The effect of the proposed bill is to simply extend the Court of Appeals’ reasoning in Rekemeyer regarding the “no prejudice” rule and late notice of claim beyond SUM coverage to all insurance policies. One must understand, however, that the reasoning for the “no prejudice” remains unchallenged with respect to the presumed prejudicial impact of an insured’s late notice of accident/occurrence. In that regard, we believe that the “no prejudice” rule remains strong.



In any event, as prejudice is now required for all disclaimers premised upon an insured’s failure to provide timely notice of a claim, one must understand what exactly prejudice is, and how it can be established. Because New York has traditionally been a Ano prejudice@ jurisdiction, our attempt to develop a working definition of what constitutes prejudice begins with a review of how other States have described the term. Initially, we note that Michigan courts have loosely defined prejudice in a late notice context as occurring when delay on the part of the insured Amaterially impairs an insurer=s ability to contest its liability to an insured or the liability of the insured to a third party.” [ix] In contrast, California law requires a carrier to demonstrate a Asubstantial likelihood@ that it could have either successfully defended the underlying tort action, or that the carrier could have settled the claim for a “smaller sum” than its insured was ultimately obligated to pay.[x] A third approach advanced by the courts of the State of New Jersey employs a two pronged approach to the definition of prejudice in late notice situations.[xi] To that end, New Jersey courts focus on (1) Awhether substantial rights [of the carrier] have been irretrievably lost as a result of an insured’s late notice, and (2) whether the insurer is able to establish a likelihood of success in the underlying tort action if the notice of the occurrence/claim was timely.



While the descriptions of prejudice in a late notice context can not be confined to a singular definition, the prevailing theme in virtually all jurisdictions remains generally consistent. In that vein, a claims professional would be well advised to call upon the words of former Supreme Court Justice Potter Stewart who uttered the famous line “I know it when I see it.” In the current context, there is no secret key to unlock prejudice, but discerning claims professionals will “know it when they see it.”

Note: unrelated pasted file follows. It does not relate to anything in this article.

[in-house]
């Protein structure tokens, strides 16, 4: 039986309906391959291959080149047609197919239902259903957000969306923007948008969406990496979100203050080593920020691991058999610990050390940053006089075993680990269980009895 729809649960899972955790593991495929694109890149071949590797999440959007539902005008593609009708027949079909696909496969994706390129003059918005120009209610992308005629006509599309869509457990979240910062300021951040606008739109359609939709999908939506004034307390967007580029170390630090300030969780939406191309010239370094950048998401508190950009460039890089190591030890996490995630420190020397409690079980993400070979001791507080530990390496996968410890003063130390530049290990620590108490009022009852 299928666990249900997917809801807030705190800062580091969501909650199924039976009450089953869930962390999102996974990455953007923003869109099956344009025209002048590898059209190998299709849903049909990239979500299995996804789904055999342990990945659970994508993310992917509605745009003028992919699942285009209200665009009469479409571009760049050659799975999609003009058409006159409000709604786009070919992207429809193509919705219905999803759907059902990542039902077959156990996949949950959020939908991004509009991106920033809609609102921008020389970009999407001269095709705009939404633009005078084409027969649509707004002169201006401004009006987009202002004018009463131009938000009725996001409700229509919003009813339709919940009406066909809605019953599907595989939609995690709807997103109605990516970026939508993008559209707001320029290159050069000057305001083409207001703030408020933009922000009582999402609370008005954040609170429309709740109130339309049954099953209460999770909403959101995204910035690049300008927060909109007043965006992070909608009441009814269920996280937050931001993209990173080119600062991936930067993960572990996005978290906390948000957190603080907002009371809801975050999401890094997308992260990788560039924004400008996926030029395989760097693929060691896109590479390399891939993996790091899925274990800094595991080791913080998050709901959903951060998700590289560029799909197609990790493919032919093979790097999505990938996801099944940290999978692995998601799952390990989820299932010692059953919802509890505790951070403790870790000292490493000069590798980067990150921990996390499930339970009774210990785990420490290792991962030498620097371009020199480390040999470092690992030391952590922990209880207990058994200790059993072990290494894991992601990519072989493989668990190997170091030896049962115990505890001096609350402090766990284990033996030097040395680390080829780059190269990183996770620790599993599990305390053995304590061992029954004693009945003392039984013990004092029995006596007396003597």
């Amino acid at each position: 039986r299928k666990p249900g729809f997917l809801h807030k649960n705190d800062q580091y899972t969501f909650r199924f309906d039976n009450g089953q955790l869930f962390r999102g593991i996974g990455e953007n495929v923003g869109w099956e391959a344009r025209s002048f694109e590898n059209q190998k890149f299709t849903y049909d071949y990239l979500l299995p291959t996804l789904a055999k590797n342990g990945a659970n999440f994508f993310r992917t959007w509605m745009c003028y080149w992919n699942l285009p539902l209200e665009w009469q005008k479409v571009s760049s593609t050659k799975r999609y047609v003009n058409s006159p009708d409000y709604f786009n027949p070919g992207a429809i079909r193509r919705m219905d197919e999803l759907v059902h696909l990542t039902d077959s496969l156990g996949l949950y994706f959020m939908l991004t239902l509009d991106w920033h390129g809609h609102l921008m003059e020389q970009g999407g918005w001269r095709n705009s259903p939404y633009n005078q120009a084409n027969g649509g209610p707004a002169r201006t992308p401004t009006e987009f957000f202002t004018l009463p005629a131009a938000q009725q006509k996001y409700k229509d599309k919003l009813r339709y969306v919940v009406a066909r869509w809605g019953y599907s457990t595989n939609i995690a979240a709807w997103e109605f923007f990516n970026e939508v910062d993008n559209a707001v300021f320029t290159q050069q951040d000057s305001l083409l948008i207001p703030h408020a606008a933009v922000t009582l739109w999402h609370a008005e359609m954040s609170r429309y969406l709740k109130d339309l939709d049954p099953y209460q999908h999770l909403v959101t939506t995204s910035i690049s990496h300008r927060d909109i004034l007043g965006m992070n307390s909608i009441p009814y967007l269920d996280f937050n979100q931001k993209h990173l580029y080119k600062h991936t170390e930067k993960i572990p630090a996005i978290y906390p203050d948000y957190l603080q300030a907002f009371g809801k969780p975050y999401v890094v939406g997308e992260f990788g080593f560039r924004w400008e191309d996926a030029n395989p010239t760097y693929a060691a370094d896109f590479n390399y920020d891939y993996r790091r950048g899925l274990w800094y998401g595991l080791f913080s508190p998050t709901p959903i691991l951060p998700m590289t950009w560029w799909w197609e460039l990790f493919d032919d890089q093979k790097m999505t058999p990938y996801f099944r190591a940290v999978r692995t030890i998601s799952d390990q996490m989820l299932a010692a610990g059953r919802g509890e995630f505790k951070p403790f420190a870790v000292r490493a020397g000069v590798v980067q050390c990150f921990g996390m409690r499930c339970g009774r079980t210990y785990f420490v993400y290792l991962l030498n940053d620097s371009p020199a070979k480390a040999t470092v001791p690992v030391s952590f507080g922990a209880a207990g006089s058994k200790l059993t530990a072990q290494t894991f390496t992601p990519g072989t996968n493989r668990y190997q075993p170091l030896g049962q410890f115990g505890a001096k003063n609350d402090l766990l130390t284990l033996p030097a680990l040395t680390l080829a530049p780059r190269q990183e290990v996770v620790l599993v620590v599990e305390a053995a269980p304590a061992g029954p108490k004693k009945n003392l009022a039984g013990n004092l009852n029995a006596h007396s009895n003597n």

With this in mind, below is review of what some Courts have found to be prejudicial to insurance companies:

· Loss of document concerning a possible culpable party [xii];

· Inability to locate witnesses [xiii];

· Loss of opportunity to Aeffect an early settlement@ [xiv];

· Loss of opportunity to investigate the claim when still fresh [xv];

· Loss of a viable defense to the action [xvi];

· Physical changes in evidence [xvii];

· Loss of affirmative defenses [xviii];

· Loss of viable claims against other parties [xix]; and,

· Insured either consents to judgment or has default judgment entered against it.



Although the enactment of the current bill will certainly have an impact on coverage decisions premised upon late notices of claims, one must understand that all is not lost. We believe that the “no prejudice" rule remains strong in the context of late notice of an accident/occurrence. Thus, carriers may still disclaim upon late notice of an occurrence without the need to establish prejudice as well. Again, with respect to late notice of claim situations, remember the simple maxim that you will know prejudice when you see it.

[i]. The Argo Corp. v Greater N.Y. Mut. Ins. Co., 3 NY3d 332 (2005); Unigard Sec. Ins. Co. v North River Ins. Co., 79 NY2d 576 (1992); Sec. Mut. Ins. Co. of N.Y. v Acker-Fitzsimons Corp, 31 NY2d 436 (1972).

[ii]. In re Brandon (Nationwide Ins. Co.), 97 NY2d 491 (2002)

[iii]. Rekemeyer v. State Farm Mut. Auto Ins. Co., 4 NY3d 468 (2005)

[iv]. see Hurwitz & Fine, PC’s June 29, 2007 edition of Coverage Pointers for the full text of the proposed law, as well as our analysis of its likely impact on New York coverage law.

[v] Sec. Mut. Ins. Co. of N.Y. v Acker-Fitzsimons Corp, 31 NY2d 436 (1972).

[vi] The Argo Corp. v Greater N.Y. Mut. Ins. Co., 3 NY3d 332 (2005)

[vii] see footnote ii, supra


[viii] see footnote iii, supra


[ix].West Bay Exploration Co. v AIG Spec. Agencies of Texas, Inc., 915 F2d 1030, 1037, citing Wendel v Swanberg, 384 Mich. 468 (1971).

[x].see Northwestern Title Sec. Co. v Allan Boud Flack, 6 Cal App 3d 134, 143 (1st App. Dist. 1970).

[xi].see Kitchnefsky v National Rent-a-Fence of Am., Inc., 88 F Supp2d 360, 368 (DNJ 2000) citing Morales v National Grange Mut. Ins. Co., 176 NJ Super347 (NJ Super. Ct. 1980).

[xii]. New York City Hous. Auth. v Ins. Co of North Am., 210 AD2d 152 (1st Dept 1994).

[xiii]. New York City Hous. Auth. v Ins. Co of North Am., 210 AD2d 152 (1st Dept 1994).

[xiv]. Paramount Ins. Co. v Rosedale Gardens, Inc., 293 AD2d 235, 241 (1st Dept 2001); Hartford Fire Ins. Co. v Baseball Office of Commissioner, 236 AD2d 334 (1st Dept 1997).

[xv]. Paramount Ins. Co. v Rosedale Gardens, Inc., 293 AD2d 235, 241 (1st Dept 2001)

[xvi]. Hartford Fire Ins. Co. v Baseball Office of Commissioner, 236 AD2d 334 (1st Dept 1997);

[xvii] Great Am. Ins. Co. v C.G. Tate Constr. Co., 303 NC 387 (1981).

[xviii] Kermans v Pendleton, 62 Mich App. 576 (Court of App. 1975)

[xix] West Bay Exploration Co. v Int’l. Surplus Lines Ins. Co., 1989 U.S. Dist. LEXIS17026 (W.D. Mich. 1989)